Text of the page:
Read the full story:
This month I’ve been selected be the guest editor for my department’s Facebook page and imbue it with the theme of Physiology. I do, after all, study comparative physiology to an extent. My thesis will be about sea urchin photosensitivity and visual abilities and so you could categorize what I study under several broader or narrower umbrellas: visual ecology, behavioral ecology, sensory biology, ecological physiology, or comparative physiology. That’s far too many labels for me.
Anyway, that’s not the point of all of this. I’ll be posting throughout the rest of January on the UCLA Ecology and Environmental Biology Facebook page about interesting physiological phenomena. Check back frequently or like the page on Facebook to get all the stories!
My first post, below. (Originally published 1/13/15.)
Welcome to the January of Physiology
Posted by Julia Notar, EEB Guest Editor
Hello there! My name is Julia and I’m a first year master’s student studying comparative physiology. Specifically, I am looking at sea urchin visual ecology, or how sea urchins use light to navigate their environments. No, sea urchins don’t have eyes, but they do react quickly to light and dark! My goal is to find out how much light they need to navigate and whether this ability is influenced by the depth at which a species lives. I’ve added a few pictures, so you can see what I do in the field and lab!
I find physiology really fascinating because it’s all about what you can’t see. It’s all the hidden processes that are going on inside an animal all the time, the way our cells are metabolizing our breakfasts right now without us even thinking about it.
It’s also about putting yourself in the shoes (so to speak) of another creature. What is it like to see like a mantis shrimp? How thirsty do you get if you’re a camel? How cold is too cold if you’re an Arctic fish? If a whale sings at the wrong frequency, can other the whales understand it?
Every environment poses different physiological challenges to its inhabitants. Sometimes we, as scientists, are good at predicting what those challenges might be and how animals might “solve” them. Other times it’s a total surprise, which is the best of all.
As a teaching assistant, part of what I love doing is talking to my students about their career goals. Some of them know what they want to do, many of them don’t, and a handful are pretty skilled at telling me what they think I want to hear. A large proportion are pre-med or pre-health. This question is posed at the end of a thoughtful article on School of Doubt on advising students about career options:
“Here’s my question to you: what makes students so intent on specific career options so early?”
In other words, why do so many of our students want to become doctors? The article is good and wonders why pre-med is such a popular major among life sciences majors. The author floats a couple of hypotheses, including the hero complex and prestige of the position.
While I agree, a couple of other factors I didn’t see mentioned are family pressure and the fact that the road to becoming a doctor is quite standardized. I’m going to set aside family pressure for now, which can be a very strong and complicated factor for many students, as it really warrants an entire post (or book) of its own. I think this second factor, the desire for a set pathway, is more common than we realize. Let’s be honest: very few jobs out there have linear career paths leading to them. Sure, pretty much any profession requires that you bring certain skills, experiences, and maybe a degree or certification to it, but a majority of people out there didn’t get to their current job by traveling in a straight line. Not even (or especially) the academics I work with now. An example, from Duke professor Sönke Johnsen:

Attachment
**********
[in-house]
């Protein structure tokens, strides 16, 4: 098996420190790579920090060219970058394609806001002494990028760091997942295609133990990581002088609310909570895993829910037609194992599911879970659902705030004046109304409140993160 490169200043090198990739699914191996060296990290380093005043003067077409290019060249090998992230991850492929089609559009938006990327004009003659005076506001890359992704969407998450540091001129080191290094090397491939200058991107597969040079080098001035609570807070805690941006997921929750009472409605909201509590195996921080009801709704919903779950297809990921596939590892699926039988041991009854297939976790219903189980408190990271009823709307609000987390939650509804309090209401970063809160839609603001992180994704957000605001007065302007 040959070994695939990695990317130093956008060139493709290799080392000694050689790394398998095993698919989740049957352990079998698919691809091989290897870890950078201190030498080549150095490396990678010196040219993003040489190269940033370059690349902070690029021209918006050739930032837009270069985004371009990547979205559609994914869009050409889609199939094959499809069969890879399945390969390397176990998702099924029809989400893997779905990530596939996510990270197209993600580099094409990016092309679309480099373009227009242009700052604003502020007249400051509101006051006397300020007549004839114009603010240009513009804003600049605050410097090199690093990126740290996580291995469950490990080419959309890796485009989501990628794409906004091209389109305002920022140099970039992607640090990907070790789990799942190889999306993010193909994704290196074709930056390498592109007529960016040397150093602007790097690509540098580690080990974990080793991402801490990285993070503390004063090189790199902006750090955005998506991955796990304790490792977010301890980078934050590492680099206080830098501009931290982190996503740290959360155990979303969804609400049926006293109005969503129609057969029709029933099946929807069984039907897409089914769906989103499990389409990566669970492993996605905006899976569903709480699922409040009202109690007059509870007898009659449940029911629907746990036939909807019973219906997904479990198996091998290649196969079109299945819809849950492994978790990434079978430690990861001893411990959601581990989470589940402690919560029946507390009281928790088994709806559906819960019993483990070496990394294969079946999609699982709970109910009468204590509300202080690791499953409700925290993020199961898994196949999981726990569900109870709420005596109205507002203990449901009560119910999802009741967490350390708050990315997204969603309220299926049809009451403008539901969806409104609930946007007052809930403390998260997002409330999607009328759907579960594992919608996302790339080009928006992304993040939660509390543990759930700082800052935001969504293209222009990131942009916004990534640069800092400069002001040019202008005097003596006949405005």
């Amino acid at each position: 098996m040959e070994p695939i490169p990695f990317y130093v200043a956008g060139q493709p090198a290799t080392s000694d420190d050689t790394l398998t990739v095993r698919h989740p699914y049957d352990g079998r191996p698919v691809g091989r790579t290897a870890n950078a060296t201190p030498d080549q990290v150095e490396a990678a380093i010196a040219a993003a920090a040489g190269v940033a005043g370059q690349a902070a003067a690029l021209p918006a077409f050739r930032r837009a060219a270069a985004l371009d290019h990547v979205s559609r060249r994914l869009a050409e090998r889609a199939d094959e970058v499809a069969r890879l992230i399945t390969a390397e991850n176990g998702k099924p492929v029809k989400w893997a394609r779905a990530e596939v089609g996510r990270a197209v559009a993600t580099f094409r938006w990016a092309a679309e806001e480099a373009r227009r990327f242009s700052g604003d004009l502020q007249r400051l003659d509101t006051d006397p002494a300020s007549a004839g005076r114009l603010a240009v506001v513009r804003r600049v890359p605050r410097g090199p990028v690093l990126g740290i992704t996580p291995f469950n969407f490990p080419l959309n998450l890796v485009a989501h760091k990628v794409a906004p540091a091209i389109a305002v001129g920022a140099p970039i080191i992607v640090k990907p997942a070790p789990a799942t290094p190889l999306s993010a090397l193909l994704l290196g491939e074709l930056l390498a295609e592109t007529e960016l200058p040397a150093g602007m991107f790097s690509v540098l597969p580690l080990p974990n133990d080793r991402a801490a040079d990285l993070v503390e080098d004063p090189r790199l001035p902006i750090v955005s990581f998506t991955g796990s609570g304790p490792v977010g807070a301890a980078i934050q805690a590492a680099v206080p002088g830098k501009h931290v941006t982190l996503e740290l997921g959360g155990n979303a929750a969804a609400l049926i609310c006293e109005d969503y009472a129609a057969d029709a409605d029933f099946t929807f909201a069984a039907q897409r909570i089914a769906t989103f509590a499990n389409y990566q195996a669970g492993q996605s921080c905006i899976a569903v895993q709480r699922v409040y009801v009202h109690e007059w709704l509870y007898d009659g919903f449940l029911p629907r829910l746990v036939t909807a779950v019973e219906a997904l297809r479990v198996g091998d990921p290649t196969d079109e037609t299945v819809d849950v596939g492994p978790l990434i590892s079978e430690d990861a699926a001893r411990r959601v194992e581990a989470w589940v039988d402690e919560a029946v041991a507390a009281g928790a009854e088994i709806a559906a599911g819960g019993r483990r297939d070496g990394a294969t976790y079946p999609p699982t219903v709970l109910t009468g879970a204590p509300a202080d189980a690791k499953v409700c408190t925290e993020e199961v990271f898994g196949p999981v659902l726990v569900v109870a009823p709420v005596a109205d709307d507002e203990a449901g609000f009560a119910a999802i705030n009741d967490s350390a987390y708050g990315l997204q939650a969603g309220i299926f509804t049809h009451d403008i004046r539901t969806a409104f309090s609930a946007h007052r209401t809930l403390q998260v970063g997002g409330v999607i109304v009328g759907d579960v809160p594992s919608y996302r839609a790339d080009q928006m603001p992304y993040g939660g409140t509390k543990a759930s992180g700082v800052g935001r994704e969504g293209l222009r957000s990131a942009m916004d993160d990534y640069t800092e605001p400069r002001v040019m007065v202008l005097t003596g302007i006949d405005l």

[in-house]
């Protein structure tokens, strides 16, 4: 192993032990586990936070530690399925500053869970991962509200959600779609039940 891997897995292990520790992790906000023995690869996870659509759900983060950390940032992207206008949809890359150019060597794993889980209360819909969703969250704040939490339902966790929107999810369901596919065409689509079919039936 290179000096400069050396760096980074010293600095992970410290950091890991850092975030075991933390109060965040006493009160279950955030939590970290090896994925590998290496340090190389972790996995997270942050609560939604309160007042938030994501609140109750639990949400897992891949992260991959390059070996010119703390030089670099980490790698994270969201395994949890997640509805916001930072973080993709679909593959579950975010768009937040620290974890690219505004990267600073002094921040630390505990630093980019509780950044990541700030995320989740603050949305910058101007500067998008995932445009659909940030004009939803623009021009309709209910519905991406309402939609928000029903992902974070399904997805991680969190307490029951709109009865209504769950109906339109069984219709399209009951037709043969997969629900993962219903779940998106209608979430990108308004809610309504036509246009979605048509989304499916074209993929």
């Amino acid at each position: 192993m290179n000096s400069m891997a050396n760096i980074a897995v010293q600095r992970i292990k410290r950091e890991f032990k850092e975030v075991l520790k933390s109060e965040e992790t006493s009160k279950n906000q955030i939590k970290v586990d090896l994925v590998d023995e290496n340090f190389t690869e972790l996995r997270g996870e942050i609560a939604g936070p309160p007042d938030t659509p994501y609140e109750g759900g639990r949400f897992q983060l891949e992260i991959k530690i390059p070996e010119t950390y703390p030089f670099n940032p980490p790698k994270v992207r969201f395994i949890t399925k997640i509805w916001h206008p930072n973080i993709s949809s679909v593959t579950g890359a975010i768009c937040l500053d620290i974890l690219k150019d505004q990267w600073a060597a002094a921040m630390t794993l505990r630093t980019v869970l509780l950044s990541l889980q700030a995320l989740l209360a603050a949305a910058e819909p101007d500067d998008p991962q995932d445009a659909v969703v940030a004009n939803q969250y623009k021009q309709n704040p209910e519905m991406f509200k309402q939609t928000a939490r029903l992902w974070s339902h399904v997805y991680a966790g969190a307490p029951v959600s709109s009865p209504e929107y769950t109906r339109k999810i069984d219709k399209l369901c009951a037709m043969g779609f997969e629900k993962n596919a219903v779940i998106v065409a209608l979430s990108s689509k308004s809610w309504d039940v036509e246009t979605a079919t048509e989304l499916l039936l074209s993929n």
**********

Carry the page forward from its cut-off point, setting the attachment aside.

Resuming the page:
I entered college and quickly discovered that my Physics classes bored me. I switched majors to Math, mostly because my favorite teacher at the time — who shared my interest in modern dance and told funny stories about Abel and Galois — taught this subject. This major also gave me time to do what I really enjoyed: dancing, painting, playing practical jokes, and worrying about my personal life. I graduated early, moved to a clothing-optional group house with my girlfriend, and started teaching dance to three-year-olds. I fully expected to never return to academia.
(I highly recommend reading the rest of his fantastic Q&A for the full story.)
Given that most people land their jobs by some mixture of circumstances, geography, opportunity and luck, momentary personal motivations, and ‘just figuring it out’, becoming a doctor (or planning to become a doctor) is reassuring in this sense. There are on the order of 10 years’ worth of hoops of definite heights to jump through. A close friend of mine who recently became an RN told me of the pride she felt in her achievement: “I set myself a goal, I went through all the necessary steps, and here I am.”
To become a doctor you know exactly what you have to do: get good grades, do well on the MCAT, go to medical school, do your rotations, complete a residency, and then, BAM, DOCTOR. For a directionless college student (there are many and I was one) a proscribed pathway can be reassuring. It is much less comforting to hear, “You’ll figure something out, but first you have to go wander and struggle and be a bit lost until you do.” I had a wonderful Albanian math teacher in middle school who was fond of telling us, “Freedom is like a fat in your body.”